On Feb. 19, 2018, Finance Minister Heng Swee Keat delivered the Budget 2018 statement.
According to Heng, Singaporeans can expect a Budget surplus for 2017, but an expected deficit of S$0.6b for 2018.
Since 2009, there have been four years where a Budget deficit occurred: In 2009, 2010, 2014, and 2015.
Conservative estimates were always given for estimated deficit numbers.
In fact, during the deficit years, the projected numbers were all higher than the actual figures.
However, economist Donald Low has also cautioned against looking at deficits alone for an assessment of Singapore's financial health.
For instance, the government accounts for spending in one year even if expected spending may take several years or more to pay out.
A more accurate representation of spending would be to also consider how much of those funds would be spent over the year.
Government expenditure has typically been prudent.
Looking at expected government expenditure, the general trend is that it is higher than or very similar to the revised expenditure.
Even for the years where Singapore had a Budget deficit, the revised numbers do not vary widely from the projected numbers.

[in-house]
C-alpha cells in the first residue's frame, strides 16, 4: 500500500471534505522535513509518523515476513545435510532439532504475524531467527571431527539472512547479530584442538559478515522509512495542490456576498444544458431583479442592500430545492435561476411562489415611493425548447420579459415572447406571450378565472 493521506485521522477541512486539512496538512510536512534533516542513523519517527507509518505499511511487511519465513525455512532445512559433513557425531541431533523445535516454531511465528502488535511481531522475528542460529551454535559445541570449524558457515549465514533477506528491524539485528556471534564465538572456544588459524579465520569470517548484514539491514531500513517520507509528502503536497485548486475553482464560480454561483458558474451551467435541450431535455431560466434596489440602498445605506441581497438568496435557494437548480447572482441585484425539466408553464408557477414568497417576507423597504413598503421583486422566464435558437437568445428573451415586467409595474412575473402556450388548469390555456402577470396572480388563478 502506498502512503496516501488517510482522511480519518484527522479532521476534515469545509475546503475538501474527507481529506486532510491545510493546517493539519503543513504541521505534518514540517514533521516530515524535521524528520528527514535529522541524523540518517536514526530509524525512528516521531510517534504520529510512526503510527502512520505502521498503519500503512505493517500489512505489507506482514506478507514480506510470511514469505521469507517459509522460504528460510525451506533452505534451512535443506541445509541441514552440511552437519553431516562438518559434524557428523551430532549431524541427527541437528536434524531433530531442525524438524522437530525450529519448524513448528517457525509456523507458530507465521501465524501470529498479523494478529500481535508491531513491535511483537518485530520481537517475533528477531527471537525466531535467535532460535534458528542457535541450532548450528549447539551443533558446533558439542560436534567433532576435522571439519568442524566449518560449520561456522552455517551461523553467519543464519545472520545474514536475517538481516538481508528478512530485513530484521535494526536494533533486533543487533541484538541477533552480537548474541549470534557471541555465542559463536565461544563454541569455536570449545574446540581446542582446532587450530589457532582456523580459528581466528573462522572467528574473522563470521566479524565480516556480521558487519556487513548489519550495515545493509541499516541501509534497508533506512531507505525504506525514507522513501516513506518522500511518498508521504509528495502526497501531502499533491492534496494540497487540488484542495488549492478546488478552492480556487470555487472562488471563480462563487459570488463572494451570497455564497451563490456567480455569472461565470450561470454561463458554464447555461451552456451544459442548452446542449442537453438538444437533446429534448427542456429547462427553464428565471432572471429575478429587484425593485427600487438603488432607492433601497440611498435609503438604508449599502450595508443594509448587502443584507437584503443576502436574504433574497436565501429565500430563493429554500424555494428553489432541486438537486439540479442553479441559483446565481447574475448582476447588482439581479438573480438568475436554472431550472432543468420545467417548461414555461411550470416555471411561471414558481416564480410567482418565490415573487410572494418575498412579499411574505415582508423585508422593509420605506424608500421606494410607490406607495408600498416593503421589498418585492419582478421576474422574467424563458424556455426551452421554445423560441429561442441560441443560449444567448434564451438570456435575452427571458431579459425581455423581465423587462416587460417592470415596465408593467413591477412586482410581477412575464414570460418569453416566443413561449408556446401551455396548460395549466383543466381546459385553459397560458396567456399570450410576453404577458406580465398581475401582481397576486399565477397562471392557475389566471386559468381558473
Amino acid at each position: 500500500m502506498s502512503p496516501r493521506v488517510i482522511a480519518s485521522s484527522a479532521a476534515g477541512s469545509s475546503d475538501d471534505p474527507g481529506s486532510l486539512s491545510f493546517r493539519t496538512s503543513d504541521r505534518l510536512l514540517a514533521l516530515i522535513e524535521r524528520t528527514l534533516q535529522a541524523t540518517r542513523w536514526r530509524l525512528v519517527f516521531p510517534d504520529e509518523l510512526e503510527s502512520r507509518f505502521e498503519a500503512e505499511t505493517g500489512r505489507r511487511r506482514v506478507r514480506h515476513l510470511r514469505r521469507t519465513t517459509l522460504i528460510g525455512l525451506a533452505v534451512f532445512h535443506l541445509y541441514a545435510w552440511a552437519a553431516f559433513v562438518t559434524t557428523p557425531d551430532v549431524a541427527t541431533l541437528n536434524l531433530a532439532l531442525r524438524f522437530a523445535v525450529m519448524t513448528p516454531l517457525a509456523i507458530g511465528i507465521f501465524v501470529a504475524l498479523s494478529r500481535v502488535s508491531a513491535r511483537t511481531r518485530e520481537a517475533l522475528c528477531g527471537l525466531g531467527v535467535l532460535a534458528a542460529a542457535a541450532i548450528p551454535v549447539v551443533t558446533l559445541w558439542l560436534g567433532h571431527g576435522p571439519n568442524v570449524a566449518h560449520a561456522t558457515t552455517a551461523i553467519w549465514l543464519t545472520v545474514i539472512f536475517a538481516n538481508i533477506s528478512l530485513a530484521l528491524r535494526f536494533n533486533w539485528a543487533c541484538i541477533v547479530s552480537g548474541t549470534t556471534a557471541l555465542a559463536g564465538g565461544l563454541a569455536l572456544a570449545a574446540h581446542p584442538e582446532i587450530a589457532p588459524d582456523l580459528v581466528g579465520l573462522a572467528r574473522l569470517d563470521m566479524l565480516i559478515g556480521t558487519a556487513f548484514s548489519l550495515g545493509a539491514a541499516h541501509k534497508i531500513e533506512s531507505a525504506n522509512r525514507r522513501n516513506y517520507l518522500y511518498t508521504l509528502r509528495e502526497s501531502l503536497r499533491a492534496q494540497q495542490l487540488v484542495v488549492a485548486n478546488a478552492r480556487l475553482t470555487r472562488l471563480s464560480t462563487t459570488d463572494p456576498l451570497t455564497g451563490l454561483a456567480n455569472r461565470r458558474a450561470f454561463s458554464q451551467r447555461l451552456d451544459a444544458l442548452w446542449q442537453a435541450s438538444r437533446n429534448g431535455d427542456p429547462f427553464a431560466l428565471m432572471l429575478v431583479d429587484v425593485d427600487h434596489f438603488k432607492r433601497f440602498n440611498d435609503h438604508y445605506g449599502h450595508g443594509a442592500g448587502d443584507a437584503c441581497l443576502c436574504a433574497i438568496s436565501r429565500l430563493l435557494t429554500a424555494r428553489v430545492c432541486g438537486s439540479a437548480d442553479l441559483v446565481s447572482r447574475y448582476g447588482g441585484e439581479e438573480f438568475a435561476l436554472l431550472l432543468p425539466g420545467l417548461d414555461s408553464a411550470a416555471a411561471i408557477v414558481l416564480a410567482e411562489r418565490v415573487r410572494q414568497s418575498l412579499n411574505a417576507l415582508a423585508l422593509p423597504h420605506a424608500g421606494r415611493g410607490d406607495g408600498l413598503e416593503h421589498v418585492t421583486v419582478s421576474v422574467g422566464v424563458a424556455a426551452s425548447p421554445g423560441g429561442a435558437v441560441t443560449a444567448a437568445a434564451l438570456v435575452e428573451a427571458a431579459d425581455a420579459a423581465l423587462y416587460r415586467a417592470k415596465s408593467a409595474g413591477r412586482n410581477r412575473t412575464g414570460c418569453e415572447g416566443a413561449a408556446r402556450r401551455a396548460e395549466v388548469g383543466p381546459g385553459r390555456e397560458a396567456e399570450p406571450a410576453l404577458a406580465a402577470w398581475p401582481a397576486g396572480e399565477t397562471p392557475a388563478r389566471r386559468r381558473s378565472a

Key policies during deficit years
A Budget deficit occurs when the net expenditure exceeds the total revenue.
So, what did we spend on during those four years that may have contributed to the deficit?
Sometimes, expenditures are for key policy measures specific to a particular time period. This might be to deal with an economic crisis, or used for social spending to support different sectors of the population.
The financial crisis of 2008 meant that policies taken in 2009 were extremely crucial to determining our survival.
In Budget 2009, it was announced that:
"Growth in the global economy as well as in Singapore last year fell well below what was expected. We are now in the midst of a simultaneous recession in all major regions of the world."
A Resilience Package was announced that year as one of the key Budget initiatives. Under that package, Jobs Credit was introduced in order to sustain jobs for Singaporeans.
The Skills Programme for Upgrading and Resilience was also launched to help Singaporeans stay employed.
2010: Road to recovery
On a path to recovery from the financial downturn in 2008, a key thrust of 2010 was to sustain growth by raising productivity.
That year, it was announced that the government will commit "S$1.1 billion a year over the next five years in the form of tax benefits, grants and training subsidies to support the national effort to raise productivity."
2014: Pioneer Generation
In order to commemorate the contributions of our pioneers, S$9 billion was set aside for the Pioneer Generation Package in 2014.
This included additional healthcare benefits covering outpatient treatment, Medisave top-ups and medical insurance for life for eligible seniors.
And in 2015, Singapore celebrated its 50th birthday, and several measures were rolled out in conjunction with SG50.
That year, expenditure included SkillsFuture credit, a Silver Support Scheme to help lower-income elderly, as well as various rebates and tax deductions for Singaporeans.
Top photo screengrab from Budget 2018 video